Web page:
Conclusions AIDS Impact expanded its horizons in Cape Town. Conference attendees from North and South America, Europe, Australia, and throughout Africa converged in this place of beauty and intrigue, a place that is also being ravaged by HIV. AIDS Impact likely benefitted the researchers and service providers of southern Africa and the hope is that southern Africa gained some benefit from the researchers attending the conference. One only hopes that the conference energized behavioral scientists from the United States to pursue new avenues of research in the developing world as well as at home.
Comments and Submissions We invite readers to send letters responding to articles published in FOCUS or dealing with current AIDS research and counseling issues. We also encourage readers to submit article proposals. Send correspondence to rmarks@itsa. ucsf.edu or to Editor, FOCUS, UCSF AIDS Health Project, Box 0884, San Francisco, CA 94143-0884.
An Unbridgeable Gulf between Research and Practice Les Pappas, MPA Trickett EJ, Pequegnat W, eds. Community Interventions and AIDS. New York, N.Y.: Oxford University Press, 2005. (Cloth; 296 pages; $39.95.)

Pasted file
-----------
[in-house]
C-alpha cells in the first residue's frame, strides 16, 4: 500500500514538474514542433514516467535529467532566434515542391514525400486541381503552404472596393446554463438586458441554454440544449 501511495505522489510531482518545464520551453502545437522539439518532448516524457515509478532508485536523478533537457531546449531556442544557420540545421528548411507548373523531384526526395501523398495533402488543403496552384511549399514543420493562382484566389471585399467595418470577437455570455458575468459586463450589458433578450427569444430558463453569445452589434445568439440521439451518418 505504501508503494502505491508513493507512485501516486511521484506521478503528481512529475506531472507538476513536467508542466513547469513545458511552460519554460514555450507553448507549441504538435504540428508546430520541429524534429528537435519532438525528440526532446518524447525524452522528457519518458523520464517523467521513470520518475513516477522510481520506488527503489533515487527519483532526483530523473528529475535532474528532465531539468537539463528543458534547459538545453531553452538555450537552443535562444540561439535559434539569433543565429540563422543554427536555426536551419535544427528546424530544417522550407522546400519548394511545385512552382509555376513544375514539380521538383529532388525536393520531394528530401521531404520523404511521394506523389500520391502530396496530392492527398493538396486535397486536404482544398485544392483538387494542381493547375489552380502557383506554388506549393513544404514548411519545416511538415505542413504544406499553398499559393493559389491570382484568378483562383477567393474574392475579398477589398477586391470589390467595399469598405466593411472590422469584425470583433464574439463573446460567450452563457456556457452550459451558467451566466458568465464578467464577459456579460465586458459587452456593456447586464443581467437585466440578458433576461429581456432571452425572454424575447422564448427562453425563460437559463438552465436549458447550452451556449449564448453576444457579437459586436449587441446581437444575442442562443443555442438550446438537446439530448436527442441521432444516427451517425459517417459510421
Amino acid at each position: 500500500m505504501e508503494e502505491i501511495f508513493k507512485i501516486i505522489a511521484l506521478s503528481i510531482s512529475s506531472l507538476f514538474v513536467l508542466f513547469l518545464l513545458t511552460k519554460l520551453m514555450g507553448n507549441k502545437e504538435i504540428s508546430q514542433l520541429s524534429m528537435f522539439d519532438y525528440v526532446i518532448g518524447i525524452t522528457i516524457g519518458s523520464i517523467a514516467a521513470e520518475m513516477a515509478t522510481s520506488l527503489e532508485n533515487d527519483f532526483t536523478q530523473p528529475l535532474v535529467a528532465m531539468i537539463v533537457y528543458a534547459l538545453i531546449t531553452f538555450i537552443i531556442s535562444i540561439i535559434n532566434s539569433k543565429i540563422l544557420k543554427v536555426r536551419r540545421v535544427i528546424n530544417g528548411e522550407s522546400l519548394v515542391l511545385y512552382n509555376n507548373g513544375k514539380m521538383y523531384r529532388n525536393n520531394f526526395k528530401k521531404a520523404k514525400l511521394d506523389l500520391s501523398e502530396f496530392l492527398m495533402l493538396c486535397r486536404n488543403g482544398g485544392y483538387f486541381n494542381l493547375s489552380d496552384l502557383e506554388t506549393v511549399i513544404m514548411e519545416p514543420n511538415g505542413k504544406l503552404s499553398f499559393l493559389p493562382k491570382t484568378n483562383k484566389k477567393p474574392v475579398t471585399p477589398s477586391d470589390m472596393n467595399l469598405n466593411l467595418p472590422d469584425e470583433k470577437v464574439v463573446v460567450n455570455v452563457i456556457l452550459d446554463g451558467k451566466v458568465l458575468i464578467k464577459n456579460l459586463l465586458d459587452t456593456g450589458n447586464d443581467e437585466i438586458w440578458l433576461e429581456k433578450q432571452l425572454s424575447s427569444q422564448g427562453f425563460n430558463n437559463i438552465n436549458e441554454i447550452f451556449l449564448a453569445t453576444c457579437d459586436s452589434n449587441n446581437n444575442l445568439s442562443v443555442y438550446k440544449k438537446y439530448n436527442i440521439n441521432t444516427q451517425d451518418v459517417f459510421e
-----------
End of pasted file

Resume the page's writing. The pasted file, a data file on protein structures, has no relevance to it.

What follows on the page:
Community Interventions and AIDS provides a thorough survey of current theories of community-level HIV prevention interventions. The collected authors are leaders in their fields, and their writings shed light on new ways of thinking about HIV prevention and provide a considerable exploration of the intersection of research and community. The unfortunate notion that remains after reading the book, however, is that these two worlds, the academy and the real world, remain far apart and may ultimately be irreconcilable. The chapters present the latest theoretical frameworks influencing prevention, including social networks, rapid assessment, community mobilization, and community narrative or storytelling. Descriptions of these approaches, along with some case studies, leave the reader with a reasonable understanding of how behavioral academic researchers view both the current state of HIV prevention and how they would like to direct it for the future. The chapters are not weighted with statistical data, but they are heavily footnoted, a benefit for those seeking further amplification. As an HIV prevention practitioner for more than 20 years, especially in the area of social marketing, I found the book stimulating on several levels.